nep-ifn New Economics Papers
on International Finance
Issue of 2018‒05‒07
four papers chosen by
Vimal Balasubramaniam
University of Oxford

  1. The International Transmission of Monetary Policy By Claudia M. Buch; Matthieu Bussiere; Linda Goldberg; Robert Hills
  2. Global liquidity and exchange market pressure in emerging market economies By Hossfeld, Oliver; Pramor, Marcus
  3. Corporate foreign bond issuance and interfirm loans in China By Huang, Yi; Panizza, Ugo; Portes, Richard
  4. Investor Sophistication and Capital Income Inequality By Kacperczyk, Marcin; Nosal, Jaromir; Stevens, Luminita

  1. By: Claudia M. Buch; Matthieu Bussiere; Linda Goldberg; Robert Hills
    Abstract: This paper presents the novel results from an internationally coordinated project by the International Banking Research Network (IBRN) on the cross-border transmission of conventional and unconventional monetary policy through banks. Teams from seventeen countries use confidential micro-banking data for the years 2000 through 2015 to explore the international transmission of monetary policies of the U.S., euro area, Japan, and United Kingdom. Two other studies use international data with different degrees of granularity. International spillovers into lending to the private sector do occur, especially for U.S. policies, and bank-specific heterogeneity influences the magnitudes of transmission. The effects are supportive of the international bank lending channel and the portfolio channel of monetary policy transmission. They also show that the frictions that banks face matter; in particular, foreign currency funding and hedging considerations can be a key source of heterogeneity. The forms of bank balance sheet heterogeneity that differentiate spillovers across banks are not uniform across countries. International spillovers into lending can be large for some banks, even while the average international spillovers of policies into nonbank lending generally are not large.
    JEL: E4 E5 F30 F4 G15 G21
    Date: 2018–03
  2. By: Hossfeld, Oliver; Pramor, Marcus
    Abstract: We analyse the relationship between global liquidity and exchange market pressure in 32 emerging market economies. Exchange market pressure is a measure of excess currency demand that is applicable across different exchange rate regimes as it accounts for changes in exchange rates, foreign exchange reserves and, optionally, interest rates. Surges in monetary liquidity, credit provision, and short-term funding in advanced economies are shown to be robustly associated with appreciation pressure on emerging market currencies. The underlying transmission mechanism, however, only operates under regular financial market conditions: ample liquidity provision in advanced economies contributes to the build-up of financial stability risks in emerging market economies in tranquil times, but further liquidity injections do not avert the pronounced depreciation pressure on emerging market currencies in times of high market volatility.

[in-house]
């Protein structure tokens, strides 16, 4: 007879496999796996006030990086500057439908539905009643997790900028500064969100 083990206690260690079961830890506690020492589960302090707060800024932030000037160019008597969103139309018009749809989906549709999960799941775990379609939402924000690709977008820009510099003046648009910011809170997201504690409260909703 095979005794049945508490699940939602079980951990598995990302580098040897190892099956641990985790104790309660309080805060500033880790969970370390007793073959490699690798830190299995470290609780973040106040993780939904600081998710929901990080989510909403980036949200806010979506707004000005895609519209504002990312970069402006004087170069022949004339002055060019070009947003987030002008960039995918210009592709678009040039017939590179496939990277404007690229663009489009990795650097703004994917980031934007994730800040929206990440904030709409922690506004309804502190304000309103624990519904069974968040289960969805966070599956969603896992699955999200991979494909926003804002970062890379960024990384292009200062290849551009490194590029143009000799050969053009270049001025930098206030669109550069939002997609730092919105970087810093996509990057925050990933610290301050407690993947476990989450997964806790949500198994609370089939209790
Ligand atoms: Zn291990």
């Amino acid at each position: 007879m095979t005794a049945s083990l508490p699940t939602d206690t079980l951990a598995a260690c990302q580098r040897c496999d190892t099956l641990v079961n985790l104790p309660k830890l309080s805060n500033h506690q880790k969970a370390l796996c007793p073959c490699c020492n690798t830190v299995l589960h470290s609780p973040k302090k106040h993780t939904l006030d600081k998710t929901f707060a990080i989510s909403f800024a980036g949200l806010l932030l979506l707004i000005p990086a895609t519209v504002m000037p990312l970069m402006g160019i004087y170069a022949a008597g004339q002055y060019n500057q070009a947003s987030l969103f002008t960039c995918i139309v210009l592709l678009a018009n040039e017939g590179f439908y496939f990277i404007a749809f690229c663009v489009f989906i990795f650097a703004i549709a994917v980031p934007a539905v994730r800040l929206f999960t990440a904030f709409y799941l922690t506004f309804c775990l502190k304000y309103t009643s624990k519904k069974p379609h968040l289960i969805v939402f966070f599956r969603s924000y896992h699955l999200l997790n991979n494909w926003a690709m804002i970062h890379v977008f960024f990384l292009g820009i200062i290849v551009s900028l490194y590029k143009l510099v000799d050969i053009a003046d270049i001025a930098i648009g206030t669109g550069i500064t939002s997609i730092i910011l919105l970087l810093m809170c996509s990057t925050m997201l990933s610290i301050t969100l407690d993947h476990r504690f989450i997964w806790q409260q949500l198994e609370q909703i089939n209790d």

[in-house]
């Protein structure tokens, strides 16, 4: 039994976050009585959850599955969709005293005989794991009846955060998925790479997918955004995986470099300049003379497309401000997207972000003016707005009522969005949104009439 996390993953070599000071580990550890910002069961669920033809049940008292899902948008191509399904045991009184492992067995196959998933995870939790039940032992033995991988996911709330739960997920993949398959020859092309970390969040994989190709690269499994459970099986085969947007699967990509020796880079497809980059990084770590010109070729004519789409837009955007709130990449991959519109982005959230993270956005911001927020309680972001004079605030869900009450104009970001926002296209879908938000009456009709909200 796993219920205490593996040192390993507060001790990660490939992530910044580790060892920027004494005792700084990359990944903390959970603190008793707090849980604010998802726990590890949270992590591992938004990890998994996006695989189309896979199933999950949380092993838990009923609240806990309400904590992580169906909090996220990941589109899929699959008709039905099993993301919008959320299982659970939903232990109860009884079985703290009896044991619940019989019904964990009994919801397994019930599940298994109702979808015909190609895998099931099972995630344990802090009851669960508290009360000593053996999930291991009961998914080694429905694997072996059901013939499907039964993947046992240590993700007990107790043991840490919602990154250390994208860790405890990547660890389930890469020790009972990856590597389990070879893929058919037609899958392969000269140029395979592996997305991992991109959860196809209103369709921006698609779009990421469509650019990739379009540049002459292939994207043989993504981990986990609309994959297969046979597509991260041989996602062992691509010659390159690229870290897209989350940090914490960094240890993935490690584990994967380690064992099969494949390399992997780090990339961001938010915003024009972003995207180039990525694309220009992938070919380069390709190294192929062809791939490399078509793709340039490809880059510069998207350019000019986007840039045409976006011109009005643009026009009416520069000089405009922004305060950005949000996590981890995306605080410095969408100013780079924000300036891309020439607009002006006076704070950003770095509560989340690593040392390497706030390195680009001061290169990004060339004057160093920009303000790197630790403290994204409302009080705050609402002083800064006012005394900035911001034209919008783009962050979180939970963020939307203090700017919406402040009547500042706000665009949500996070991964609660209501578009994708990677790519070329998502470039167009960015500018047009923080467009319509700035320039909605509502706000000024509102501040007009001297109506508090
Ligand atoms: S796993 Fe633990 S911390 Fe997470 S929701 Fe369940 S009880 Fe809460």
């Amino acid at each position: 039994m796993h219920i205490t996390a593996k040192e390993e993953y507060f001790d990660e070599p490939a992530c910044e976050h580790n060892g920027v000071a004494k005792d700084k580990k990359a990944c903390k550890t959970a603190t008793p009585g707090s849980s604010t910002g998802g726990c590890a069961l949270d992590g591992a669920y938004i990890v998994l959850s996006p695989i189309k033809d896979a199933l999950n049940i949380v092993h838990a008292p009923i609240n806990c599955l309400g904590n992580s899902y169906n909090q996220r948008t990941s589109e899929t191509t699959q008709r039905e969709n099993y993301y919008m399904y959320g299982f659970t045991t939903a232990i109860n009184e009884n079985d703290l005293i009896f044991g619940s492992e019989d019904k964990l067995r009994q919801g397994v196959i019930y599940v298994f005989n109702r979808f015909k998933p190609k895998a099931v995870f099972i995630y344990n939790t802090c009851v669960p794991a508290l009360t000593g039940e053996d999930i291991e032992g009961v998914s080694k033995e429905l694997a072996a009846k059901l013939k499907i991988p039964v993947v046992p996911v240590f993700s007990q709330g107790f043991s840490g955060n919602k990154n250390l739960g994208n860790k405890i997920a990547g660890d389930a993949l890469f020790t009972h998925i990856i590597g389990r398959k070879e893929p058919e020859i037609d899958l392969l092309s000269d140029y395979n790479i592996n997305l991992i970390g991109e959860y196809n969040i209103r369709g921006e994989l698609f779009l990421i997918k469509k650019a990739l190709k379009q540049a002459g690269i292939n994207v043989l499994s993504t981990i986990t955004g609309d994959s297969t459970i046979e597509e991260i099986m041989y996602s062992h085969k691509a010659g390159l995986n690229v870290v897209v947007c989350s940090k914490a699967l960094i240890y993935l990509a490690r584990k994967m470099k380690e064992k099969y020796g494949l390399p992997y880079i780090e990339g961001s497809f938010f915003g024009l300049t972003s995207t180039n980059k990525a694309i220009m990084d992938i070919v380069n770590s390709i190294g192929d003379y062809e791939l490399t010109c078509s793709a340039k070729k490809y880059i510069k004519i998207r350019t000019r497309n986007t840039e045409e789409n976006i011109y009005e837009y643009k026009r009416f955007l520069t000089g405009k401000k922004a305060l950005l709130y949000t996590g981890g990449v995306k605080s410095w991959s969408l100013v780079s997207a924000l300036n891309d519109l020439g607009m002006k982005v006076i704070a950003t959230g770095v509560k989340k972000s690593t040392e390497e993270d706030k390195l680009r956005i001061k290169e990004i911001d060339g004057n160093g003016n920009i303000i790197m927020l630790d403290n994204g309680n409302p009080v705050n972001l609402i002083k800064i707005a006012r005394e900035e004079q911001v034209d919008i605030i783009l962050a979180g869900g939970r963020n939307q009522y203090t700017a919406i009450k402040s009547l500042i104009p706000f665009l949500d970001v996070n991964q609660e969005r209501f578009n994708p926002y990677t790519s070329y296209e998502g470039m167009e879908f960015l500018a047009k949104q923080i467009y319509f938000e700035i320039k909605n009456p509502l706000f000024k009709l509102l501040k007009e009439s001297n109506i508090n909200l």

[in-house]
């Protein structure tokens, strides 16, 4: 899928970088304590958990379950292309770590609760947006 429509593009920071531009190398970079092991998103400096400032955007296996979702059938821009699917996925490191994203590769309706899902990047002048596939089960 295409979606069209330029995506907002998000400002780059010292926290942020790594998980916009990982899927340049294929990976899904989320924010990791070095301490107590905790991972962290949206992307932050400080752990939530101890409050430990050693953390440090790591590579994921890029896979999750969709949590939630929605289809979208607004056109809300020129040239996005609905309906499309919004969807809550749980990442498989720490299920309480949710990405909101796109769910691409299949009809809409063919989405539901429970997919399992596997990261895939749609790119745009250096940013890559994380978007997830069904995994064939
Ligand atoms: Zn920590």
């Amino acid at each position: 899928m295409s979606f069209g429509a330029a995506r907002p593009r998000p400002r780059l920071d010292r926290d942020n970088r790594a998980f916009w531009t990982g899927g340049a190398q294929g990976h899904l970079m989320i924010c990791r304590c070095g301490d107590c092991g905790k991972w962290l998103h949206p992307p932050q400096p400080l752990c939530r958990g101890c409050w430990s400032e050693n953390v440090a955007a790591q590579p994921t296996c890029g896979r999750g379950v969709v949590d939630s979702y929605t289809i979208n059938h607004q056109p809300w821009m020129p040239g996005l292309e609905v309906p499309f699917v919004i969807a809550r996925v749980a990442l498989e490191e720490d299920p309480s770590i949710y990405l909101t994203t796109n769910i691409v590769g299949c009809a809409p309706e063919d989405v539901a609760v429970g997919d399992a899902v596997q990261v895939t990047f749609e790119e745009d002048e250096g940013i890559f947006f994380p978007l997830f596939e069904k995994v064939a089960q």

Keywords: global liquidity,emerging markets,exchange market pressure,search for yield,global financial cycle
    JEL: F31 E51 E58 C23
    Date: 2018
  3. By: Huang, Yi; Panizza, Ugo; Portes, Richard
    Abstract: This paper uses firm-level data to document and analyse international bond issuance by Chinese non-financial corporations and the use of the proceeds of issuance. We find that dollar issuance is positively correlated with the differential between domestic and foreign interest rates. This interest rate differential increases the likelihood of dollar bond issuance by risky firms and decreases the likelihood of dollar bond issuance of exporters and profitable firms. Moreover, and most strikingly, we find that risky firms do more inter-firm lending than non-risky firms and that this lending rose significantly after the regulatory shock of 2008-09, when the authorities sought to restrict the financial activities of risky firms. Risky firms try to boost profitability by engaging in speculative activities that mimic the behaviour of financial institutions while escaping prudential regulation that limits risk-taking by financial firms.
    Keywords: bond markets in emerging market countries; carry trade; China; shadow banking
    JEL: F32 F34 G15 G30
    Date: 2018–04
  4. By: Kacperczyk, Marcin; Nosal, Jaromir; Stevens, Luminita
    Abstract: Capital income inequality is large and growing fast, accounting for a significant portion of total income inequality. We study its determinants in a general equilibrium portfolio choice model with endogenous information acquisition and heterogeneity across household sophistication and asset riskiness. The model implies capital income inequality that grows with aggregate information technology. Investors differentially adjust both the size and composition of their portfolios, as unsophisticated investors retrench from trading risky securities and shift their portfolios toward safer assets. Technological progress also reduces aggregate returns and increases the volume of transactions, features that are consistent with recent U.S. data.
    Date: 2018–04

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